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Nordic Economic Policy Review

Productivity and competitiveness

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The Nordic Economic Policy Review is published by the Nordic Council of Ministers and addresses policy issues in a way that is useful for in-formed non-specialists as well as for professional economists. All articles are commissioned from leading professional economists and are subject to peer review prior to publication. The review appears twice a year. The journal is distributed free of charge to the members of the Nordic economic associations. The easiest way to subscribe to the NEPR is therefore to become a member of one of these associations, i.e., Denmark: Nationaløkonomisk Forening Finland: Taloustieteellinen Yhdistys Norway: Samfunnsøkonomene Sweden: Nationalekonomiska Föreningen. For institutional subscriptions, please contact [email protected] Content: The widening productivity gap between the EU and the US: An introduction to the conference on productivity and competitiveness - Jakob B. Madsen and Anders Sørensen Up the hill and down again: A history of Europe’s productivity gap relative to the United States, 1950-2009 - Bart van Ark Comment by Matti Pohjola Regulation, resource reallocation and productivity growth - Jens Matthias Arnold, Giuseppe Nicoletti and Stefano Scarpetta Comment by Mika Maliranta Human capital and productivity - Angel de la Fuente Comment by Pekka Ilmakunnas Productivity and international firm activities: What do we know? - Joachim Wagner Comment by Markku Stenborg Innovation and productivity - Bronwyn H. Hall Comment by Ari Hyytinen A personnel economics approach to productivity enhancement - Edward P. Lazear and Kathryn L. Shaw Comment by Tuomas Pekkarinen Productivity and education: Benchmarking of elementary and lower secondary schools in Denmark - Peter Bogetoft and Jesper Wittrup Comment by Timo Kuosmanen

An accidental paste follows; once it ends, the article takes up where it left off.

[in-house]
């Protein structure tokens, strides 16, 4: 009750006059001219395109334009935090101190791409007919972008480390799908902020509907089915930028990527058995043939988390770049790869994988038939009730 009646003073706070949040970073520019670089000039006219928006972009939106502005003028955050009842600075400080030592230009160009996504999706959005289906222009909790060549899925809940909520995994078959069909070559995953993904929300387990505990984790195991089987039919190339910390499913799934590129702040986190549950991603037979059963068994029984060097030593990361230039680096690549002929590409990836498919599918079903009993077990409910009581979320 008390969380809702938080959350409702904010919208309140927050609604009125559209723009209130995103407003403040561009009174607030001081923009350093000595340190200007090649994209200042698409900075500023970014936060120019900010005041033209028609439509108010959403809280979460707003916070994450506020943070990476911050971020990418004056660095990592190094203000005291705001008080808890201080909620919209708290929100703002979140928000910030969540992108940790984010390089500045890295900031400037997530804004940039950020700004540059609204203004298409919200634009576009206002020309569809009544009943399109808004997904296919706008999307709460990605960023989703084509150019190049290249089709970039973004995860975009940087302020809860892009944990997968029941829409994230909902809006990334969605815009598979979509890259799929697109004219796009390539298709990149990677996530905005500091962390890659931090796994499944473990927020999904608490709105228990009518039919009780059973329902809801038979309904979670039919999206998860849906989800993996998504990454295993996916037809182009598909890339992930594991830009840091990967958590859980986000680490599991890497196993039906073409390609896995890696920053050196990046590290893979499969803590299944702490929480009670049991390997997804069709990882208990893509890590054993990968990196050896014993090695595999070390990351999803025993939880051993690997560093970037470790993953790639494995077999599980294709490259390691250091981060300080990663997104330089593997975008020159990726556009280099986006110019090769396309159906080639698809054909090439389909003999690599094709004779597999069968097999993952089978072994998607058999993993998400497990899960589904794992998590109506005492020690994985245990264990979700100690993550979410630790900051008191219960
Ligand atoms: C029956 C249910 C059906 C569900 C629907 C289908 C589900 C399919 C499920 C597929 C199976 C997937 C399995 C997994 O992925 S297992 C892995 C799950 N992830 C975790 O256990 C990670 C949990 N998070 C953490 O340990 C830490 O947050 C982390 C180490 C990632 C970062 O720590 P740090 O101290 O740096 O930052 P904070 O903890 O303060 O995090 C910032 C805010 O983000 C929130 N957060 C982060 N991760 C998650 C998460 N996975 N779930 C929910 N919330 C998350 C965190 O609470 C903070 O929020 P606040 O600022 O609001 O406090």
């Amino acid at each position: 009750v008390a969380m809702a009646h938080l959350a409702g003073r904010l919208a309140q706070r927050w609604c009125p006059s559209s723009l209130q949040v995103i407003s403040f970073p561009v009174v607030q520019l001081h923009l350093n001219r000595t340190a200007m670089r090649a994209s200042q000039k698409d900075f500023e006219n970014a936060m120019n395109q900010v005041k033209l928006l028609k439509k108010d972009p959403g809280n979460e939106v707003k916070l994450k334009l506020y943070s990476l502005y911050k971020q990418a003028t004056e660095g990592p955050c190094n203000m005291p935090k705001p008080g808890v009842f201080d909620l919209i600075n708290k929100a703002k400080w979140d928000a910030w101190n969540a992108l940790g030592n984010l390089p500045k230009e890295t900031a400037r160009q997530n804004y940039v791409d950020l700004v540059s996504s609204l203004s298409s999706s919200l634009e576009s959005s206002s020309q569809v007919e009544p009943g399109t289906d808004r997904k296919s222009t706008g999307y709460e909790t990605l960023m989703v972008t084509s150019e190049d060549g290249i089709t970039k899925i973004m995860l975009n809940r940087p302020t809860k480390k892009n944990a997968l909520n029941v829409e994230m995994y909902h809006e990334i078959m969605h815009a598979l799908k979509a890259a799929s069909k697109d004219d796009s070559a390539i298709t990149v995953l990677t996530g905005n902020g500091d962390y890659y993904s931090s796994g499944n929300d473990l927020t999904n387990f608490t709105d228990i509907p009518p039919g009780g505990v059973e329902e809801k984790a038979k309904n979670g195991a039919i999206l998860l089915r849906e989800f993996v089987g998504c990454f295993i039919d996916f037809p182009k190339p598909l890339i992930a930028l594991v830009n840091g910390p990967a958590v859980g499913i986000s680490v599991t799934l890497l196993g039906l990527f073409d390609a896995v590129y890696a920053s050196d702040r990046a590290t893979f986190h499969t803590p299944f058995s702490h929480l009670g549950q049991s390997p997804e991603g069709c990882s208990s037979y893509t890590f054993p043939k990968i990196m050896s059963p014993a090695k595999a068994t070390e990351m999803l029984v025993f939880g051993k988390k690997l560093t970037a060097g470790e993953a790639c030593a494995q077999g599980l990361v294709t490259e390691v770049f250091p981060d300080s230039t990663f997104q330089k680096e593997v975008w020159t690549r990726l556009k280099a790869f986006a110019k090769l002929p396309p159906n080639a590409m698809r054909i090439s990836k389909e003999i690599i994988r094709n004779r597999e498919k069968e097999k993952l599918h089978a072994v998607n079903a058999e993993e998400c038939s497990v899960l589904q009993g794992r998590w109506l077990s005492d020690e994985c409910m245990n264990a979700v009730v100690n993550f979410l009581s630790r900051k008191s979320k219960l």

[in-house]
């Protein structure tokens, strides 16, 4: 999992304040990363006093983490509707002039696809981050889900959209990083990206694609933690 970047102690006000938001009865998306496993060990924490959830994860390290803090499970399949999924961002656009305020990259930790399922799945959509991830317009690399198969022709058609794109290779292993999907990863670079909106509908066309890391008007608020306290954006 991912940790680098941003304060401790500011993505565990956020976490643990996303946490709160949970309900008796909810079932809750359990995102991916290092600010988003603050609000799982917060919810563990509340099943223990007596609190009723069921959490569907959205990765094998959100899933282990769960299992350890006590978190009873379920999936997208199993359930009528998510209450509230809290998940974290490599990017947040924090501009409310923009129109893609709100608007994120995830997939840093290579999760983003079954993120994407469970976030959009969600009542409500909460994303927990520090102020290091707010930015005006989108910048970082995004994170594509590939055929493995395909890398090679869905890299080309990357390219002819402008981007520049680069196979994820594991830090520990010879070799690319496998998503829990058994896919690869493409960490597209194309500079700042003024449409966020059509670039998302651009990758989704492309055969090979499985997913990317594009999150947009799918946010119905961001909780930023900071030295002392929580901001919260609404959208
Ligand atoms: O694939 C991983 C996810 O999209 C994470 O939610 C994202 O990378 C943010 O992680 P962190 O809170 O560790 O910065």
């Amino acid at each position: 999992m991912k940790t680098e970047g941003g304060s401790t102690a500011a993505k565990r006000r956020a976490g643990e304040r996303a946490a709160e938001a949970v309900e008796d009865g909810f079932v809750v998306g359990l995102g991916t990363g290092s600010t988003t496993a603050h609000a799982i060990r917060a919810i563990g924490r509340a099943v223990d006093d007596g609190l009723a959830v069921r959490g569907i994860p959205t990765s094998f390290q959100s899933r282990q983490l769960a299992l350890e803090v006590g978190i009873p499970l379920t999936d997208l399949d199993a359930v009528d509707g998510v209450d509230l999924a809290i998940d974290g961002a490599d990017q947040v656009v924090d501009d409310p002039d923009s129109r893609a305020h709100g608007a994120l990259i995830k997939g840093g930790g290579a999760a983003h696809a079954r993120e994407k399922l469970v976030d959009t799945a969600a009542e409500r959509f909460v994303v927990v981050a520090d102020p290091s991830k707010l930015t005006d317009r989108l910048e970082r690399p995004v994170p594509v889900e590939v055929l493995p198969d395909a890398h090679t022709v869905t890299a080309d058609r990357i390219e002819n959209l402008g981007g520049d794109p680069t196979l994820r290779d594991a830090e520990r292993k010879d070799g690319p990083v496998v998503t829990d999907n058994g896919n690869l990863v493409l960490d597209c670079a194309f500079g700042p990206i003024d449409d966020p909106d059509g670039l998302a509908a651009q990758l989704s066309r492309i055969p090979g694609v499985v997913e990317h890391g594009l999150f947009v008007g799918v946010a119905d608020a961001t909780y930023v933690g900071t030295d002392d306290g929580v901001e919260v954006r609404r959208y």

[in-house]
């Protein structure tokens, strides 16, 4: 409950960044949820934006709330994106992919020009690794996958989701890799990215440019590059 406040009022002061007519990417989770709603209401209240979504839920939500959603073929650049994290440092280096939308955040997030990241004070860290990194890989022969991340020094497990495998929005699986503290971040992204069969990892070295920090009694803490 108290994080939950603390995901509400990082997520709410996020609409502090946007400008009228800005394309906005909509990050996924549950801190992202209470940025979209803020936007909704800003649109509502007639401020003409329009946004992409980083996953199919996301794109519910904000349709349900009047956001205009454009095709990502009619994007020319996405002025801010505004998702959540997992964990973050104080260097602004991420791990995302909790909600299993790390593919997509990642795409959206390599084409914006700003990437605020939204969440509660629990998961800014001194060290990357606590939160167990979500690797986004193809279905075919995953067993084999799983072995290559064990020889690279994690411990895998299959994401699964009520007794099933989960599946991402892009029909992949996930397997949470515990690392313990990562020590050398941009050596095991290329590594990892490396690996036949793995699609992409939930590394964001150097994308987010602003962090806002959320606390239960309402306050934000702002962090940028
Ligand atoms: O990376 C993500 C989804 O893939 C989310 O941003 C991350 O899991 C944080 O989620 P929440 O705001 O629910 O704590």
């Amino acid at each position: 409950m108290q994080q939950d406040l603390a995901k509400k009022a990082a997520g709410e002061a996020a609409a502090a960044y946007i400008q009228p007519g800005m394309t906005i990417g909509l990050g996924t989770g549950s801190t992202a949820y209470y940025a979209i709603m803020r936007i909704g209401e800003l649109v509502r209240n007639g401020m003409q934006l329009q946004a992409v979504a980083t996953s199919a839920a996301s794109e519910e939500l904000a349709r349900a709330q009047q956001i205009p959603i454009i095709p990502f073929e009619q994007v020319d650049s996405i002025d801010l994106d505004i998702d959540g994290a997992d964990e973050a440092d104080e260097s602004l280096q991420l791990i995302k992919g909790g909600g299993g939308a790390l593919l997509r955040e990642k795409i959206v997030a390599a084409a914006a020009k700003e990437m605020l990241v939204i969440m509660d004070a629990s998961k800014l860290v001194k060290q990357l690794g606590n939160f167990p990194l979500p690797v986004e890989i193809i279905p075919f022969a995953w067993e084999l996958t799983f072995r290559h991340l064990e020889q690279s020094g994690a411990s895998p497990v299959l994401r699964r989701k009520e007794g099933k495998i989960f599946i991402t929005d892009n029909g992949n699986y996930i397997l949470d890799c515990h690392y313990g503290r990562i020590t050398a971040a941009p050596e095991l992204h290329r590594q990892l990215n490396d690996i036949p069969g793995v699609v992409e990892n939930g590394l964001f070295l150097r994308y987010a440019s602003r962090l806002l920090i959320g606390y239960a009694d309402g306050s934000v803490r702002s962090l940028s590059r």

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Comment on Arnold, Nicoletti and Scarpetta: Regulation, resource allocation and productivity growth

This paper addresses a topic that is both interesting and of utmost importance: how can policymakers raise the productivity level of a nation? Many agree with Paul Krugman’s (1997) famous assertion that in the long run, productivity “is almost everything”: it is the key driver of long-term economic growth and thereby, it is essential for the subjective well-being of citizens (see Sacks et al., 2010). In fact, multi-factor productivity (MFP), which measures the efficiency of total input use, is arguably a more ideal indicator of welfare than per capita output (Hulten, 2001). From a policy perspective, it is crucial to note that MFP can increase via two fundamentally different channels: 1) technical change (or productivity growth within plants/firms) and 2) the reallocation of inputs to those firms (and plants) that can use them more efficiently.

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